The Government will make an announcement today about the effect of new class ratios on intermediates and middle schools.
It may involve a cap on the number of positions that could be lost.
Prime Minister John Key told reporters at Parliament the Government had planned to consult with the sector at length about the new funding formula which would change 90
per cent of schools by one staff member. But that would be sped up.
He said there would be an announcement later today that would give schools some assurance.
But he made it clear the Government is sticking with the trade-off in principle where $43 million a year to improve teacher quality would be funded by changes - mainly increases - to class ratio funding formulas.
Most schools can spread the changes across many year groups but the effects are more concentrated in intermediates which cater only to Year 7 and 8.
As well as that, under the Budget moves, the 1 to 120 ratio that intermediates providing technology subjects (art, cooking, woodwork etc) get, was assigned to the student's contributing school, rather than the provider school.
That affects 30 per cent of intermediates.
Mr Key said that over the last 10 years, the number of teachers had "massively increased" but there had been a modest increase in rolls and the teaching outcomes had remained the same.
"International research supports what the Government is doing which is to increase the quality of teaching, not massively increase the number of teachers... It will be irrelevant whether your child is sitting in a class that has 15 children or 16 children. It will be highly relevant whether that teacher is a good quality teacher."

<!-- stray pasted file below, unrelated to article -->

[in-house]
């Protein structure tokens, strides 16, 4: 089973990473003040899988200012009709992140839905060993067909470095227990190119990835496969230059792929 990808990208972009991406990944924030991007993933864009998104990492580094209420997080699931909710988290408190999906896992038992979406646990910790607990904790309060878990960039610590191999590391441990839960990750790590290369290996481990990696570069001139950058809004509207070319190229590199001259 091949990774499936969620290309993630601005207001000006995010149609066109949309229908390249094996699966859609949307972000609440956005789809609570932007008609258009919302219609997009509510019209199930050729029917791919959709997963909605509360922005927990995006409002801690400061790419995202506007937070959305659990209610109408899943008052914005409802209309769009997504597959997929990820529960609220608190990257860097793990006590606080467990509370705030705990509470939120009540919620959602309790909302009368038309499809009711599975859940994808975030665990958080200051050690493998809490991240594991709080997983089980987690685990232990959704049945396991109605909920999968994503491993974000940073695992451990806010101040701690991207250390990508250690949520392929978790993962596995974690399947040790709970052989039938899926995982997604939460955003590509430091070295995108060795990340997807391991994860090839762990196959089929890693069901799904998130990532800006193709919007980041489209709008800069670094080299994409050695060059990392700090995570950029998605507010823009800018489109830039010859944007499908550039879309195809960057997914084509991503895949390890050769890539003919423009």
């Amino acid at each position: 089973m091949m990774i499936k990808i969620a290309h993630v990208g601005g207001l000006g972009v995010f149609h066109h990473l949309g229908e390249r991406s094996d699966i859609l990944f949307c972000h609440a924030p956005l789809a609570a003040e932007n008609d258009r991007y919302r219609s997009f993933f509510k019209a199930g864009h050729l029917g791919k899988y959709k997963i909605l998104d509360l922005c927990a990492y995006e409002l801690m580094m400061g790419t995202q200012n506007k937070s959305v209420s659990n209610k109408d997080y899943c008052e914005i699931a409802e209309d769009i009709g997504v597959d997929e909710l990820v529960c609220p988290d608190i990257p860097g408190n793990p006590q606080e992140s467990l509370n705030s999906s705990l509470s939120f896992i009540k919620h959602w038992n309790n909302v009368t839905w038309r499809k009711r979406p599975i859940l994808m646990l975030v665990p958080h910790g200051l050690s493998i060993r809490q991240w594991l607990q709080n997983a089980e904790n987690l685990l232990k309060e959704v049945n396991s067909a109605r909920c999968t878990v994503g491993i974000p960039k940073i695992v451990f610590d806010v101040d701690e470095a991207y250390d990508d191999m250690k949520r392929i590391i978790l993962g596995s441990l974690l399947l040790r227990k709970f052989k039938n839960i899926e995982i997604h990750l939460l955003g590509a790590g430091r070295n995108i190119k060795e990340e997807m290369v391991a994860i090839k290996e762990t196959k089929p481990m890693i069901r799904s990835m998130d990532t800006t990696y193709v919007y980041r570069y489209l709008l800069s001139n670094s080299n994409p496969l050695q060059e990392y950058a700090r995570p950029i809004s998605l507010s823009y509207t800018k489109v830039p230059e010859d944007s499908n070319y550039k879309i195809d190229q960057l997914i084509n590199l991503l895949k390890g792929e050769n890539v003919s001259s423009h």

Labour leader David Shearer said Labour would reverse the changes to class size ratios and would review the changes National is making to teacher qualifications.
"Quite clearly smaller class sizes are better for children's learning. Everybody knows that."
Asked how he would fund the changes, he said about 40 per cent of the $43 million in savings National expected to make from the changes had not yet been re-allocated for spending elsewhere. He said Labour would initially return class size ratios to the level they were at before National's changes and then try to reduce them further.
"We've always believed the smaller you can have class sizes the better because kids get individual learning. Our ideal would be to continue to reduce class sizes as financial conditions allowed."
Labour would also review the changes National was making to teacher qualifications.
"I think some would argue that in primary schools, for example, a three-year primary teaching qualification might be a superior thing than a one-year post-graduate qualification."